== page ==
An example of a game being enjoyable and passing our proposed test might be the second season of TellTale Games’ The Walking Dead. In it, players take control of Clementine, a young girl surviving in the zombie apocalypse. The Walking Dead’s second season puts extra emphasis on identifying with Clementine, both in its #IAmClementine marketing campaign and in the game itself. By casting players as an eleven-year-old, The Walking Dead cannot afford players the same agency it might have in a game with an adult as its protagonist. Simply put, it wouldn’t make sense for adults to ask a child what to do. Where a lesser game might have invited a condescending viewpoint of its young protagonist in this case, asking players to “protect” her and assert an unspoken paternal authority, The Walking Dead instead focalizes the action exclusively from Clementine’s point of view, quickly establishing through choices, quick time events, and dialogue that Clementine is capable within her limits. The main pleasure of playing The Walking Dead, then, is not leading the group or protecting yet another helpless daughter, but defining who Clementine is and how she will react to circumstances spiraling further and further out of her reach. The Walking Dead asks us to identify with Clementine in her victories and her failures, making it both a thoroughly satisfying game, and a clear pass for our test.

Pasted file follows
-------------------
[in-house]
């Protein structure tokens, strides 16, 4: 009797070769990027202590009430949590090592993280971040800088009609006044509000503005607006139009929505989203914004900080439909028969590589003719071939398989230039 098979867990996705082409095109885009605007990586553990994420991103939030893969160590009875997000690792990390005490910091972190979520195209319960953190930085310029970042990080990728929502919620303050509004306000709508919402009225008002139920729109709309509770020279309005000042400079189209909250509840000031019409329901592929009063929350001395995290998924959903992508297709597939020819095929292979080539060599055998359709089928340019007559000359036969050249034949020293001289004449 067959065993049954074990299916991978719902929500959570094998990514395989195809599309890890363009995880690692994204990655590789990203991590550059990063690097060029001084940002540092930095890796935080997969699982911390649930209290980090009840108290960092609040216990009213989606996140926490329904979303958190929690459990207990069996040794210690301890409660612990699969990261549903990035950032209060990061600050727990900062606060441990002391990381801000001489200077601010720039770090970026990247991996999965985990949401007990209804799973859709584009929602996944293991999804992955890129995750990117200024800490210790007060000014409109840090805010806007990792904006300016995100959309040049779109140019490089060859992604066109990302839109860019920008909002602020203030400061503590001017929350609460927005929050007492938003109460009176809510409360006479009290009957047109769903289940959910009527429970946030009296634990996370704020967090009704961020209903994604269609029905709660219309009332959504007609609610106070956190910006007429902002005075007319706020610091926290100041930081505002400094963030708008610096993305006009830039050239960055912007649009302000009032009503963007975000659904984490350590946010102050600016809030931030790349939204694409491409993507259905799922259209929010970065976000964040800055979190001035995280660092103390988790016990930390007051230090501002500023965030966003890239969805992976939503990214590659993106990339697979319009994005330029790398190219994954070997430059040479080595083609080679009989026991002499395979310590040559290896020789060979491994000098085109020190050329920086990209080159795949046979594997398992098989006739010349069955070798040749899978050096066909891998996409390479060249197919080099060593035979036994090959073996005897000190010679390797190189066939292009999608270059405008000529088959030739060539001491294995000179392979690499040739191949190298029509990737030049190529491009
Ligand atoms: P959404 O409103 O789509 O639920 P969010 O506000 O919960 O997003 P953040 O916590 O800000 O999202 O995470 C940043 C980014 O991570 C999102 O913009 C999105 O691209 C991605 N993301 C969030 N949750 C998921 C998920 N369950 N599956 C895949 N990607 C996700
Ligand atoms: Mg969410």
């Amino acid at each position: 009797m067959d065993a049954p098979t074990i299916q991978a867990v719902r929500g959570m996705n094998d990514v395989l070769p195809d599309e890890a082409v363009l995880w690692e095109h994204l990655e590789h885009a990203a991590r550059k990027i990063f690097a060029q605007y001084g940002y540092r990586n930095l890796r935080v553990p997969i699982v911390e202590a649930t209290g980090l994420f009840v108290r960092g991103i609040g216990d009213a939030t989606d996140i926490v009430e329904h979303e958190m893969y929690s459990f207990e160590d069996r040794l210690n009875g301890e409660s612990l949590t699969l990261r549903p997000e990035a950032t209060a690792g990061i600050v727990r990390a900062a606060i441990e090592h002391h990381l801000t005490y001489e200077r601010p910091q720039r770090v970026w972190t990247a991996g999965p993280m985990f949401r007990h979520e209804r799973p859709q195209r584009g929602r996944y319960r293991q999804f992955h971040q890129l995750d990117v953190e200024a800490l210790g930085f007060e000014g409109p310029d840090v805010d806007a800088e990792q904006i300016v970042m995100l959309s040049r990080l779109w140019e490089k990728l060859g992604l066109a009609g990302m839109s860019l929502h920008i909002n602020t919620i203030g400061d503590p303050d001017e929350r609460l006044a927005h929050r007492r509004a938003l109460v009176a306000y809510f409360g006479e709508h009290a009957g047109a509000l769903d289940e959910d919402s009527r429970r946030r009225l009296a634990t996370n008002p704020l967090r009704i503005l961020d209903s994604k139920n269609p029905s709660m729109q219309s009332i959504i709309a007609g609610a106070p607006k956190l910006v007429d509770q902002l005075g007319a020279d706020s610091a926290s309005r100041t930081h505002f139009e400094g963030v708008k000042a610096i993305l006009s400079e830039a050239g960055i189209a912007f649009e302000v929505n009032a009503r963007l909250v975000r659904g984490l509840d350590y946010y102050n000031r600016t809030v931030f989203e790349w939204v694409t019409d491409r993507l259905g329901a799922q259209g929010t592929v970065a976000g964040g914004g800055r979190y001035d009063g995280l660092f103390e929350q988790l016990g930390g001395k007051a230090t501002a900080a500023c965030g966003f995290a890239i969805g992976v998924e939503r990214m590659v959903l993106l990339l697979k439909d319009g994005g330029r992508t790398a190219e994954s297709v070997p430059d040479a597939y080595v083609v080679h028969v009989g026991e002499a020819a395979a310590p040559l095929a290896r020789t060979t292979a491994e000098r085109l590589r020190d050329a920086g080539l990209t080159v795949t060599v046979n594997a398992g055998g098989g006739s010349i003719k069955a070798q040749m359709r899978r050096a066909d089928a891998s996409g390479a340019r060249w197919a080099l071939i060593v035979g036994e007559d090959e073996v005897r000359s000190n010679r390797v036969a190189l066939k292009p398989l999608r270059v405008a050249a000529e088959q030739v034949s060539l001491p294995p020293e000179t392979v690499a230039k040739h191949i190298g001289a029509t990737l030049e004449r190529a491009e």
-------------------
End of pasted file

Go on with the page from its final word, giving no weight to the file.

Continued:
Another, less conventional passing game might be Tale of Tales’ reimagining of Little Red Riding Hood. The Path is a great example of how a game can address women and their relationships with men without alienating the woman player. Over the course of the game, players take control of one of six sisters as she traverses mysterious woods on the way to grandmother’s house. Its one written rule, “stay on the path,” is meant to be broken, as the game’s mix of quiet exploration and written narration invites us to identify with each sister and interpret her coming-of-age story as it is triggered by an encounter with a wolf. Some of the wolves are explicitly coded male, like in the case of Carmen, whose wolf is an older man. While Carmen’s narration and encounter with the wolf are certainly linked to her sexuality, it is clearly her sexuality. She is not reduced to an object by the camera nor by any achievements like in Lollipop Chainsaw. Through our journey through the woods as Carmen, we are encouraged to identify with her before the man who desires her, creating instead a space for identification with and perhaps thoughtful meditation on the sexualization of girls and the pressures that come with it. Each of the sisters encounters a different wolf that initiates her journey to adulthood–some sinister, and some less so. It’s The Path’s encouragement to identify with the sisters’ and understand their respective journeys that makes The Path a passing game, despite its lack of dialogue between any two characters on screen.